supervenient


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su·per·vene

 (so͞o′pər-vēn′)
intr.v. su·per·vened, su·per·ven·ing, su·per·venes
1. To come or occur as something extraneous, additional, or unexpected.
2. To follow immediately after; ensue.
3. Philosophy To be dependent on a set of facts or properties in such a way that change can occur only after change has occurred in those facts or properties.

[Latin supervenīre : super-, super- + venīre, to come; see gwā- in Indo-European roots.]

su′per·ven′ient (-vēn′yənt) adj.
su′per·ven′ience (-vēn′yəns) n.
su′per·ven′tion (-vĕn′shən) n.

supervenient

(ˌsuːpəˈviːnɪənt)
adj
1. (Logic) supervening
2. (Philosophy) philosophy (of a property) inseparable from the other properties of something. Two objects may be identical except that one is red and the other not, but they cannot be identical except that one is beautiful and the other not; beauty is thus a supervenient property
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supervenient

adjective
Not part of the real or essential nature of a thing:
References in periodicals archive ?
Now I think it will be agreed by everyone that a concrete proposition of law is not a bare fact but is rather a supervenient fact; I mean this, informally: it's not part of the ultimate structure of the universe that 1 am permitted to take a bicycle into the park.
songs that has helped me override the supervenient thoughts that crowd
II Supervenient Criminality and Penalty Enhancements for Hate
Howard Bloch sums up, sees Eve's creation as "secondary, derivative, supervenient, and supplemental," rendering woman "inferior, debased, scandalous, and perverse.
Whereas in other kinds of constructed place, mood is often a supervenient phenomenon, in gardens mood is an intrinsic feature, something that belongs to our experience of them.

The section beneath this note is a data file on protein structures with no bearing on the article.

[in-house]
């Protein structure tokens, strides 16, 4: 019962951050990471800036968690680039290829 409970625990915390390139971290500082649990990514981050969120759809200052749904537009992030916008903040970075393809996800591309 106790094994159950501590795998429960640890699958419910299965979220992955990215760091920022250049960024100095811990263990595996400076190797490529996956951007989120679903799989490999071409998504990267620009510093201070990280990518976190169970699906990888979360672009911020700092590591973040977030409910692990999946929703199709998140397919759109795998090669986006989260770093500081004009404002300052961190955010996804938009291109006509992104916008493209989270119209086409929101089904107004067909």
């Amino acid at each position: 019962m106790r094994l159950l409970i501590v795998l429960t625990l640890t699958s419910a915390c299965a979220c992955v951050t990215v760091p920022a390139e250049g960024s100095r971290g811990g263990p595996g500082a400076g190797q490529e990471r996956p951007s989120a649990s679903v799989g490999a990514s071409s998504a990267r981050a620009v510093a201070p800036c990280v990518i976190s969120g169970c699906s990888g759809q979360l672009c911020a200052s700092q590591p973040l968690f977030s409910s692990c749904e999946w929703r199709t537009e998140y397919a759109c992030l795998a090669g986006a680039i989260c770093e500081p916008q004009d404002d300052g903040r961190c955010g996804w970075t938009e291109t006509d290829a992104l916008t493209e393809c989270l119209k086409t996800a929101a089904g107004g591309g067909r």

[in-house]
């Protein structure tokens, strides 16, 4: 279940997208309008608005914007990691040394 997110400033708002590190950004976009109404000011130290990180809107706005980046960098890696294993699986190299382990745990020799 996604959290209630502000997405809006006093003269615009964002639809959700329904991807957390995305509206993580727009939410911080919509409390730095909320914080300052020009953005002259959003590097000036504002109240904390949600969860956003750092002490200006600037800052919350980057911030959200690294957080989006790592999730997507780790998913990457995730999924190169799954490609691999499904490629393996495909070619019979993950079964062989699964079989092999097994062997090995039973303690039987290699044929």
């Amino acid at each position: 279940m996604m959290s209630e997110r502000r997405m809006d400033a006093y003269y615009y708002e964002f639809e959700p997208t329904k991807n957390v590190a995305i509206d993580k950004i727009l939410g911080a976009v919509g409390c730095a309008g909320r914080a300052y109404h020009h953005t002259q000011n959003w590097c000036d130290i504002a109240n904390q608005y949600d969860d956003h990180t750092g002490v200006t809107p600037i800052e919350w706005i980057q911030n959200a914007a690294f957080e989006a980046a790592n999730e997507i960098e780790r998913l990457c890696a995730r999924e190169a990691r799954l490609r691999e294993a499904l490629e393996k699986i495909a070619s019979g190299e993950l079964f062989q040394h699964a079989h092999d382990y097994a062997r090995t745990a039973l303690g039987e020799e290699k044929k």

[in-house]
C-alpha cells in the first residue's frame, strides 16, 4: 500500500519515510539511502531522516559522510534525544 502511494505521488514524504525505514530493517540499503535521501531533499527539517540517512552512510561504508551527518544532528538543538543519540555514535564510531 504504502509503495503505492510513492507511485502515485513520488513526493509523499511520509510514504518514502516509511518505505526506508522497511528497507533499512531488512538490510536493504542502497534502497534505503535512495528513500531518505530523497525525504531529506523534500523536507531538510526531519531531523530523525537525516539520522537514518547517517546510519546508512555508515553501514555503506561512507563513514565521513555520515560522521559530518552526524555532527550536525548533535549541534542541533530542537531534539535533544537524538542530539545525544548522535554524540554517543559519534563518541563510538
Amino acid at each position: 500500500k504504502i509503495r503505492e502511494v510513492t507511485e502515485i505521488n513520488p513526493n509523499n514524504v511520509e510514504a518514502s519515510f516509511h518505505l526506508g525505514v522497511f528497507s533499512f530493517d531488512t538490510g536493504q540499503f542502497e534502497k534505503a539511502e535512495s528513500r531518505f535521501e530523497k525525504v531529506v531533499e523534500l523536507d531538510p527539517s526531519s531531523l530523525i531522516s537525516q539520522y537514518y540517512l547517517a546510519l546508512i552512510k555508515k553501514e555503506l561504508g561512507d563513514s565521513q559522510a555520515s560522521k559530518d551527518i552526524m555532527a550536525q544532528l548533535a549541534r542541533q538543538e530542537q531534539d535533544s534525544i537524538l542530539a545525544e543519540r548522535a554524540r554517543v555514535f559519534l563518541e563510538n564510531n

One way to establish that would be to show that freedom of speech is essential to the possibility of human dignity, and that human dignity is supervenient on human agency.
An important implication of the theory is that there are levels at which we most easily and naturally distinguish between objects in the world, and that supervenient or subvenient levels tend to be more technically defined.
This is puzzling because its conclusion seems to be making a testable claim about the world: supervenient properties are causally inefficacious.
61) Supervenient upon moral personhood (prospective purposive agency (62)), dignity, in turn, is parsed in terms of human rights and correlative duties of forbearance, provision, and protection.
Significantly for the discussions that follow, the essay aims to identify a unified concept of aesthetic value that, although supervenient on various other kinds of value, remains distinct in its own right.
Again, we need to distinguish various senses of our question: the torturing of puppies is wrong because the natural, supervenient property of rightness fails to supervene on the action while the property of wrongness does so supervene on the action; it is also wrong because it fails to maximize utility or the net balance of goodness over badness; and it is also wrong because of the puppies' suffering itself.
In recent years Jaegwon Kim has offered an argument--the "supervenience argument"--to show that supervenient mental properties, construed as second-order properties distinct from their first-order realizers, do not have causal powers of their own.